Another Perspective

Vaticinium ex eventu

The Pope ''gets it.'' Will the American hierarchy?

By 4.29.02

Send to Kindle

The most perceptive comment on the recent Vatican confab to address the American priest sex scandal was an editorial cartoon by Dana Summers in the Orlando Sentinel. The first frame features an aged John Paul II opposite a gathering of cardinals who whisper among themselves that the pontiff "looks so frail." In the next frame, the same bishops are blown over like bowling pins by the megaphonic voice of a slightly more animated Pope reminding them that "IT'S A CRIME!"

Indeed, John Paul II's brief harangue left little wiggle room for what he thought about the cause of the extraordinary meeting.

"The abuse which has caused this crisis is by every standard wrong and rightly considered a crime by society; it is also an appalling sin in the eyes of God. To the victims and their families, wherever they may be, I express my profound sense of solidarity and concern," he said to the cardinals.

Further, the Pope advised that the American hierarchy should be concerned "above all else, with the spiritual good of souls. People need to know that there is no place in the priesthood and religious life for those who would harm the young" (emphases mine).

It was a message that resonated. USA Today, America's real newspaper of record, ran an above-the-fold cover story Wednesday with the headline "Abuse by Priests is 'a crime,' pope says," and similar headlines reverberated throughout the American press. The implication was that the Vatican is finally dropping the other shoe.

In the days that followed, however, the cardinals picked that shoe up and tried to shove it into their mouths. First, they distanced themselves from early talk of a "one strike" policy, preferring instead to reserve "special processes" (read "immediate expulsion from the priesthood") for the "notorious" abusers. Then they called for a wacky Day of Reparation, in which the whole of the American church would demonstrate remorse for the wrongs that arguably happened with the cardinals' and bishops' tacit approval.

This last bit was too much for rising conservative Catholic journalist Kathy Shaidle, who denounced the Day of Reparation as "obviously a cynical PR ploy." She called collective guilt "a trendy modern notion" that can't be squared with the words of Christ on the subject of the treatment of children: "It would be better if a millstone were tied around [the abuser's] neck and he were thrown into the sea" (from the gospel of Luke, chapter 17).

"Implicitly," said Shaidle, "someone has to stay dry. And do the tying. I'm delighted to volunteer..."

Shaidle's words -- and she is far from an isolated voice on this issue -- signal a new militancy on the part of the Catholic faithful. Their deferential habits, the argument runs, may have avoided some scandal in the past, but it also allowed administrators such as Boston's Cardinal Law to visit untold suffering upon many innocent victims.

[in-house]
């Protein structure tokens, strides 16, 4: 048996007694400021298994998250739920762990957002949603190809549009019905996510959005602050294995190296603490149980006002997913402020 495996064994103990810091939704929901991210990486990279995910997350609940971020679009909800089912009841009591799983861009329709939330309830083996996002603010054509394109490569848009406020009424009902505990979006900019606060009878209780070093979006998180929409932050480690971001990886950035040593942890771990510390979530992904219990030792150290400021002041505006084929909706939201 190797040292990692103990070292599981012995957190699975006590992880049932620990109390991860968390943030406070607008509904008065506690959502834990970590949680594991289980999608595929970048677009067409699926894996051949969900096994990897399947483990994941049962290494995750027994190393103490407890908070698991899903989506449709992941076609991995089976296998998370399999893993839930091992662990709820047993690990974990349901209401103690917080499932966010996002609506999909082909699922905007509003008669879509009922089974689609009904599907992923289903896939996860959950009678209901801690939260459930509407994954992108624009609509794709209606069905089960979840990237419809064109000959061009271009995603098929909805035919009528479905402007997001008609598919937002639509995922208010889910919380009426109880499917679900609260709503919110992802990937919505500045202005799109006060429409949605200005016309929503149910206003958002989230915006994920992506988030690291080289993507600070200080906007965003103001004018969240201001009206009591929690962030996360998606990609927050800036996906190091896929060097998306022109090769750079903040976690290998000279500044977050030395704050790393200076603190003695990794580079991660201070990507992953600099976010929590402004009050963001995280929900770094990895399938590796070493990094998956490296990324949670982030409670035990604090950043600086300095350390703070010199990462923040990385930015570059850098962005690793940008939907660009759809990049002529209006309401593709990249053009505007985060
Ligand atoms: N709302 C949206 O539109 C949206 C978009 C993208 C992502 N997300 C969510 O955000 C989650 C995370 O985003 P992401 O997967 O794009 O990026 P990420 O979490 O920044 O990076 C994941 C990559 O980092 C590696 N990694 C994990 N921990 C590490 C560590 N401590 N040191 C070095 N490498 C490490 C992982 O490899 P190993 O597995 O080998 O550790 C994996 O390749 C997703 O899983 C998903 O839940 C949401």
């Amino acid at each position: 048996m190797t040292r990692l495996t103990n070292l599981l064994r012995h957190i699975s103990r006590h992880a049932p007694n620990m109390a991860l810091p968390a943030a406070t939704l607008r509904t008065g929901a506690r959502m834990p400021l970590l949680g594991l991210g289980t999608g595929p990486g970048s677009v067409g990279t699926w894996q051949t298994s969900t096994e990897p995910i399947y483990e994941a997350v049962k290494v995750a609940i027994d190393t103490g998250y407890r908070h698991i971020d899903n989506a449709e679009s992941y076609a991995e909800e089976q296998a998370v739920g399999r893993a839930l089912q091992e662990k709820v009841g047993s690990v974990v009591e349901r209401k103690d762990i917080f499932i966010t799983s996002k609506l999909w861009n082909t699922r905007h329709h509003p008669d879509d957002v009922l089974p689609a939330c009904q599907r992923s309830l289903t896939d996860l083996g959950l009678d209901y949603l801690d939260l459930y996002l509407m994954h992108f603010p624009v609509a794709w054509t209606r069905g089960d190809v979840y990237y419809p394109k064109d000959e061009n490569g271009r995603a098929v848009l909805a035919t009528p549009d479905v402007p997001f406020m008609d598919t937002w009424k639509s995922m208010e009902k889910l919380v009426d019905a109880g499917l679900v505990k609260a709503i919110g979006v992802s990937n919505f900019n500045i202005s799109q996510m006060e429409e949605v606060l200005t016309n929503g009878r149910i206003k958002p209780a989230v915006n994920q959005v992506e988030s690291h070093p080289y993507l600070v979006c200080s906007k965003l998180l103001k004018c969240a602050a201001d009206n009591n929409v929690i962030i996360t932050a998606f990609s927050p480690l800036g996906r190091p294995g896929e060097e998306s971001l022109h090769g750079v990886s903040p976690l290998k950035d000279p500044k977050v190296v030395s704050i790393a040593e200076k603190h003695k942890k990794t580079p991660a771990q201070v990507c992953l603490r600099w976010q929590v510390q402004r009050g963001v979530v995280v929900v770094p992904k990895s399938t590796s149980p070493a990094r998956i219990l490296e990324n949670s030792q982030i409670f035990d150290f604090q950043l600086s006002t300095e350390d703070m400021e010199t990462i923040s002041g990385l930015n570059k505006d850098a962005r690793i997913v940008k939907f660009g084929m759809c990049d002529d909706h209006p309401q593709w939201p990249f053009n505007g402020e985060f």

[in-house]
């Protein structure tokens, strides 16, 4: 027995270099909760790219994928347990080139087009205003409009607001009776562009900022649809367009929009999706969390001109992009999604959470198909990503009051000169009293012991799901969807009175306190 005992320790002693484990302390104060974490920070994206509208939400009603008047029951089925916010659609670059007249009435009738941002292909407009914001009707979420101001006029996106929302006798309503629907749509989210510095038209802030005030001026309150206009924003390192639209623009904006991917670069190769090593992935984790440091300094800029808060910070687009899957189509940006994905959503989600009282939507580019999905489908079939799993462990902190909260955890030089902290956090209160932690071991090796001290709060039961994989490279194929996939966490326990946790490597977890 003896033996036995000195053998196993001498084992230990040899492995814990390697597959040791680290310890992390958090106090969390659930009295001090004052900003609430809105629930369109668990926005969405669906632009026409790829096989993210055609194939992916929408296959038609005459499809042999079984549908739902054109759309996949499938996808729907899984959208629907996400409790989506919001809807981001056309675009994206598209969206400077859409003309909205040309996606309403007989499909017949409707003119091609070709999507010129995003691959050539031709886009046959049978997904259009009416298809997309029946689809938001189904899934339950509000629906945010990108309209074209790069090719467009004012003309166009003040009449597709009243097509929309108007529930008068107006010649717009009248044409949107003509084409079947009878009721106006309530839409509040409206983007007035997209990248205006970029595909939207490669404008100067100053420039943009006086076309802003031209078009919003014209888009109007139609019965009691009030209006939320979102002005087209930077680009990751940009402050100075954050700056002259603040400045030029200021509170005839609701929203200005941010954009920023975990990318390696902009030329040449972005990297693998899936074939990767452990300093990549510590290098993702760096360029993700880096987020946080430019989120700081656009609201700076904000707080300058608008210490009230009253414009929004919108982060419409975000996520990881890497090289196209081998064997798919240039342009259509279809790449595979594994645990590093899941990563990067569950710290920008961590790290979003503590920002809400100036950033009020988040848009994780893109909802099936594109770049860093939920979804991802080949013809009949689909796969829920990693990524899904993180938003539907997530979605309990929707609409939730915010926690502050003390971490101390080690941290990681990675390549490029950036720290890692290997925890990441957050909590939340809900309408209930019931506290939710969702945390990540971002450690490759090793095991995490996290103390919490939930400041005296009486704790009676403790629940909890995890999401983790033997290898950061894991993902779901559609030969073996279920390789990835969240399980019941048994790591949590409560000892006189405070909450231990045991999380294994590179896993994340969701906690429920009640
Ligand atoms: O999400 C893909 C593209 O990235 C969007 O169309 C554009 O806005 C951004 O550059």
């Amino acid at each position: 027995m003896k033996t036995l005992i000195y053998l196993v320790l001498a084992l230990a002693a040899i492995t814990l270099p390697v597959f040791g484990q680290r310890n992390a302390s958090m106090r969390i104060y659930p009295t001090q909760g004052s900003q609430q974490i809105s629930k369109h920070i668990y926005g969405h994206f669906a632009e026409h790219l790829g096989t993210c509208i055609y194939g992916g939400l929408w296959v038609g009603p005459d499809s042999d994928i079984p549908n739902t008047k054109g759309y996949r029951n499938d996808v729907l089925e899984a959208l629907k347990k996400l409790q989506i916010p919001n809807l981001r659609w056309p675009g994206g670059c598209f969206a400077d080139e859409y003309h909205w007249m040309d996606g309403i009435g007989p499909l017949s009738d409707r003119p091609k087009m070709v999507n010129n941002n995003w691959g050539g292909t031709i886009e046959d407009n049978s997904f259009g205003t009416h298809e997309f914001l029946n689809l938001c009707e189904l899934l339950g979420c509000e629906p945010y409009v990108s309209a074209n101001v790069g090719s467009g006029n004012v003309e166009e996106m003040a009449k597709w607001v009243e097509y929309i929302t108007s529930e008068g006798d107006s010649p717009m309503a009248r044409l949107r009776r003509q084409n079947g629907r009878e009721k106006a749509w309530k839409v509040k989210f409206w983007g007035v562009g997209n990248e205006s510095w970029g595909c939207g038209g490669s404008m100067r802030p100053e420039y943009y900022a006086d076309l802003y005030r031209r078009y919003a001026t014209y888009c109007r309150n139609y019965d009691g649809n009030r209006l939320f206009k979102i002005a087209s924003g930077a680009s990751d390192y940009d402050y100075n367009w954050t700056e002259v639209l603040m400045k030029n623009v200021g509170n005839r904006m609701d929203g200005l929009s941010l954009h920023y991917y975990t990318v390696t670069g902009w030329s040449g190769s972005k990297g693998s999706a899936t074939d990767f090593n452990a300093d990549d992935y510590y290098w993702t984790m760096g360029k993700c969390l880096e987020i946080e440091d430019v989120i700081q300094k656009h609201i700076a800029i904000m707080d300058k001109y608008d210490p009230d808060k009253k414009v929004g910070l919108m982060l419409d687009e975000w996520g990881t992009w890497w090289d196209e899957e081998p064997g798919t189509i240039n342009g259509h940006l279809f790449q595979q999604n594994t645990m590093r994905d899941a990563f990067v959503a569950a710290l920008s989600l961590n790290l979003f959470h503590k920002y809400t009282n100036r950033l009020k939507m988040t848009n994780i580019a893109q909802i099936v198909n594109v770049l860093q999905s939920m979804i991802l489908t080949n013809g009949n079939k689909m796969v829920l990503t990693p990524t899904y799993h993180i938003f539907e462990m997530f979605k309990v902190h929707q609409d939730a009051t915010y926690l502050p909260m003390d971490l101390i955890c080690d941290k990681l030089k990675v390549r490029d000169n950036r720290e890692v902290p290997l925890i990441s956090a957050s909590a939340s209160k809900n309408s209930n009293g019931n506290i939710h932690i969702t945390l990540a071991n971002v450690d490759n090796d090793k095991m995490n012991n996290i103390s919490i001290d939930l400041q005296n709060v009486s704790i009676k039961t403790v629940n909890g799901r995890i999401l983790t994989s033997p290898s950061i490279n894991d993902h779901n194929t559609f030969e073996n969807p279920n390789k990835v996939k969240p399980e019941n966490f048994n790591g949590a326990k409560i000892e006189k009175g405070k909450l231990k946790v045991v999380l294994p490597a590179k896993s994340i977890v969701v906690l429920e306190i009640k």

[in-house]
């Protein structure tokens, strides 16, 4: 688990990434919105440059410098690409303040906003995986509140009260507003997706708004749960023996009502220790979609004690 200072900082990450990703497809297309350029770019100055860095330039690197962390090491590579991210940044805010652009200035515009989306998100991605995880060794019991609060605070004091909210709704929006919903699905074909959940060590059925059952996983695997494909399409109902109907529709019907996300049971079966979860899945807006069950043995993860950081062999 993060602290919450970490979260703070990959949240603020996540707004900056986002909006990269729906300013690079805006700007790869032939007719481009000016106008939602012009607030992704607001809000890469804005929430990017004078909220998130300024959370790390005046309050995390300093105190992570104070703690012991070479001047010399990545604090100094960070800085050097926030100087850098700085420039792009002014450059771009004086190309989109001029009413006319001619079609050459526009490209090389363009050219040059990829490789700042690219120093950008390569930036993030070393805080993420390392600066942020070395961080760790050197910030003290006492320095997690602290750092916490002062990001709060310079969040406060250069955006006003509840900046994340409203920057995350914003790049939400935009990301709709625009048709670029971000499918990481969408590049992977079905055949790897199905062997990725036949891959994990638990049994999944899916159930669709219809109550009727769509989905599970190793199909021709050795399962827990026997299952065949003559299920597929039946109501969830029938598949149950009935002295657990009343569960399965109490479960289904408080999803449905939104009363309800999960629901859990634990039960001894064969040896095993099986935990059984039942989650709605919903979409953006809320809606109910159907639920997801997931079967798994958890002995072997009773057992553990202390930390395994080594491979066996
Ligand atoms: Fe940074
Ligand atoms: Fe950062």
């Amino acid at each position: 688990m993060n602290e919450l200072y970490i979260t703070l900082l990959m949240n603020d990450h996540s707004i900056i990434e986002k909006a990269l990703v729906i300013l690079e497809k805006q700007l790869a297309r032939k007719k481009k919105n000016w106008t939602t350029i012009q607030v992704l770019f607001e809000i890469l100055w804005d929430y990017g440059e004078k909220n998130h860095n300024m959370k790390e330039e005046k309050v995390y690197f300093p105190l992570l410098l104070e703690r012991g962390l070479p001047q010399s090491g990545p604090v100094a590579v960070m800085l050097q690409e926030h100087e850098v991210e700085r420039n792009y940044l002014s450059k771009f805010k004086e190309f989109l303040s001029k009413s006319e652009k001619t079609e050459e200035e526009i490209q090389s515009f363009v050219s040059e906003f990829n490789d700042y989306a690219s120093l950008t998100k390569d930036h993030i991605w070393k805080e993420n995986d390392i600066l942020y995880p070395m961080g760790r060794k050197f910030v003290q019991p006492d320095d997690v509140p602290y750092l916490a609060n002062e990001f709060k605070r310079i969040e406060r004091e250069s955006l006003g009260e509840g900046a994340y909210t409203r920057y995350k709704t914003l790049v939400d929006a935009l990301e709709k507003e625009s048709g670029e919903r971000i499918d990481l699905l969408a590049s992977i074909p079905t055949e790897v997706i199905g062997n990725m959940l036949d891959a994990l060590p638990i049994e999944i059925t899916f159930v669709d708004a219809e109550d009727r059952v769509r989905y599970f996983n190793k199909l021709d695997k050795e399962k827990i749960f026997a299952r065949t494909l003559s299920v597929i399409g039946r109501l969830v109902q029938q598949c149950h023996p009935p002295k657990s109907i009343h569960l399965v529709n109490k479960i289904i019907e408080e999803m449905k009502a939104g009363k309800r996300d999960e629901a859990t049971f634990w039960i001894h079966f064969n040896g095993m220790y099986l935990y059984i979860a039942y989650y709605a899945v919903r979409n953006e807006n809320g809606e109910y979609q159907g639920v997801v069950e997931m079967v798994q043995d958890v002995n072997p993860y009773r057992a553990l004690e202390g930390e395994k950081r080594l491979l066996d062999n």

Though his reaction to the scandal has been slow in coming, and though he didn't go far enough for many Catholics -- removing Cardinal Law, for instance -- John Paul II has embraced the criticisms of the American laity. It needs to be understood that administration has never been the pontiff's strong suit. Rather, his strength lies in charismatic leadership and moral suasion. We saw this when, upon his election to the papacy, he challenged the Soviet Union, and outlasted it. We saw this also in his patient but forceful breaking of liberation theology in Latin America. Though there is often a lag between words and actions, the Pope has proved that he can move the Church and the world.

I mention this dynamic because the Pope has articulated a vision for the priesthood that will bump up against what the American hierarchy is comfortable with. He wants a priesthood conservative (even judgmental) in social mores, celibate and bent on advancing the faith at full throttle. One of the least remarked-upon lines of his recent address hoped for a "purification" of the Church in reaction to the crisis: "a purification that is urgently needed if the church is to preach more effectively the Gospel of Jesus Christ in all its liberating force."

This vision, and this spirit, are likely to survive John Paul II in the selection of the next bishop of Rome, as the faithful in the regions that are experiencing the fastest church growth -- South America, Africa, Asia -- are most likely to share this vision. My favorite bon mot from Philip Jenkins newest book, The Next Christendom, explains why "the leaders of the Roman Catholic Church [the Vatican] are so very conservative: they can count."

Compared to some other Western clusters of bishops, the American conference isn't completely out to lunch. Most American priests are decent enough chaps, as far as that goes. They've pulled back from some of the peacemongering excesses of the 1980s and, like the Pope, they've made their peace with the market. They're even, often too quietly, pro-life. But the Pope's double-barreled Catholicism often strikes them as a bit much. Witness the less than flattering portraits that are often offered of the Pope's right hand, Cardinal Ratzinger, to the press. Their collective vision of American priests -- at least the American-born priests -- would usher in a kinder gentler Catholicism.

The contortions that allow these two visions to co-exist cannot be sustained. Eventually, something will have to budge, and I'm betting it won't be the chair of St. Peter.

Like this Article

Print this Article

Print Article
About the Author
Jeremy Lott is editor of RealClearPolicy.com, RealClearBooks.com and RealClearReligion.org and associate editor of RealClearScience.com.